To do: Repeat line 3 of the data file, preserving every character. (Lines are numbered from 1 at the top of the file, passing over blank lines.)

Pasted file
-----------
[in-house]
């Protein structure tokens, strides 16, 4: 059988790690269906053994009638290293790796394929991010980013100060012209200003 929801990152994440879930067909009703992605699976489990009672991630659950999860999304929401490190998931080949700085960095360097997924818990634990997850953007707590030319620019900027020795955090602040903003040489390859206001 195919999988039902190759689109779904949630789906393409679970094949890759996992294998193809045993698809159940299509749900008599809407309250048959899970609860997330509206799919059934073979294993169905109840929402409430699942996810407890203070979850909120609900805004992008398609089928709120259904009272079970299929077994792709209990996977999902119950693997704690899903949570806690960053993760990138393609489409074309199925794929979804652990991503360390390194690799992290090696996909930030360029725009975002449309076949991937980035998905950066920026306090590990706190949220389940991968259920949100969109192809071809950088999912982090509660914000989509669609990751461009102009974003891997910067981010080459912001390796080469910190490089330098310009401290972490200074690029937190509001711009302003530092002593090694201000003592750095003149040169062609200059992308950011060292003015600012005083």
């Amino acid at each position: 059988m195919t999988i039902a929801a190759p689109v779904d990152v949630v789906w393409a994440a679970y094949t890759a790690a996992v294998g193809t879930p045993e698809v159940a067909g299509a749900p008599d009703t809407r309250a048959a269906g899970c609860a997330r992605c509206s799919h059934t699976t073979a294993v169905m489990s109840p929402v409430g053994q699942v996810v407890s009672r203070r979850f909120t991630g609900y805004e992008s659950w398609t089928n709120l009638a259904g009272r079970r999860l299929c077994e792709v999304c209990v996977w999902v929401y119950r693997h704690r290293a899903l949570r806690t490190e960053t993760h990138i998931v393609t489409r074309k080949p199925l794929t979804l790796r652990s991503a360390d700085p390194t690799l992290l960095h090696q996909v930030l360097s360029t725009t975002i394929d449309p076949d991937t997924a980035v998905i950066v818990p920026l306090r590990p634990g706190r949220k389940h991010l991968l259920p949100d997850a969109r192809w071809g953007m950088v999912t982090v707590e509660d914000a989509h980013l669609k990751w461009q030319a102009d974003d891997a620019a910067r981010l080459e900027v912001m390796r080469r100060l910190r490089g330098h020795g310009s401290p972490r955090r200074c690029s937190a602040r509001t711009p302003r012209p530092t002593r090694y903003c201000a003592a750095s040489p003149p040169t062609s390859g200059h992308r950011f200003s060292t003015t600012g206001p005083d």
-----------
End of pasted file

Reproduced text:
């Amino acid at each position: 059988m195919t999988i039902a929801a190759p689109v779904d990152v949630v789906w393409a994440a679970y094949t890759a790690a996992v294998g193809t879930p045993e698809v159940a067909g299509a749900p008599d009703t809407r309250a048959a269906g899970c609860a997330r992605c509206s799919h059934t699976t073979a294993v169905m489990s109840p929402v409430g053994q699942v996810v407890s009672r203070r979850f909120t991630g609900y805004e992008s659950w398609t089928n709120l009638a259904g009272r079970r999860l299929c077994e792709v999304c209990v996977w999902v929401y119950r693997h704690r290293a899903l949570r806690t490190e960053t993760h990138i998931v393609t489409r074309k080949p199925l794929t979804l790796r652990s991503a360390d700085p390194t690799l992290l960095h090696q996909v930030l360097s360029t725009t975002i394929d449309p076949d991937t997924a980035v998905i950066v818990p920026l306090r590990p634990g706190r949220k389940h991010l991968l259920p949100d997850a969109r192809w071809g953007m950088v999912t982090v707590e509660d914000a989509h980013l669609k990751w461009q030319a102009d974003d891997a620019a910067r981010l080459e900027v912001m390796r080469r100060l910190r490089g330098h020795g310009s401290p972490r955090r200074c690029s937190a602040r509001t711009p302003r012209p530092t002593r090694y903003c201000a003592a750095s040489p003149p040169t062609s390859g200059h992308r950011f200003s060292t003015t600012g206001p005083d």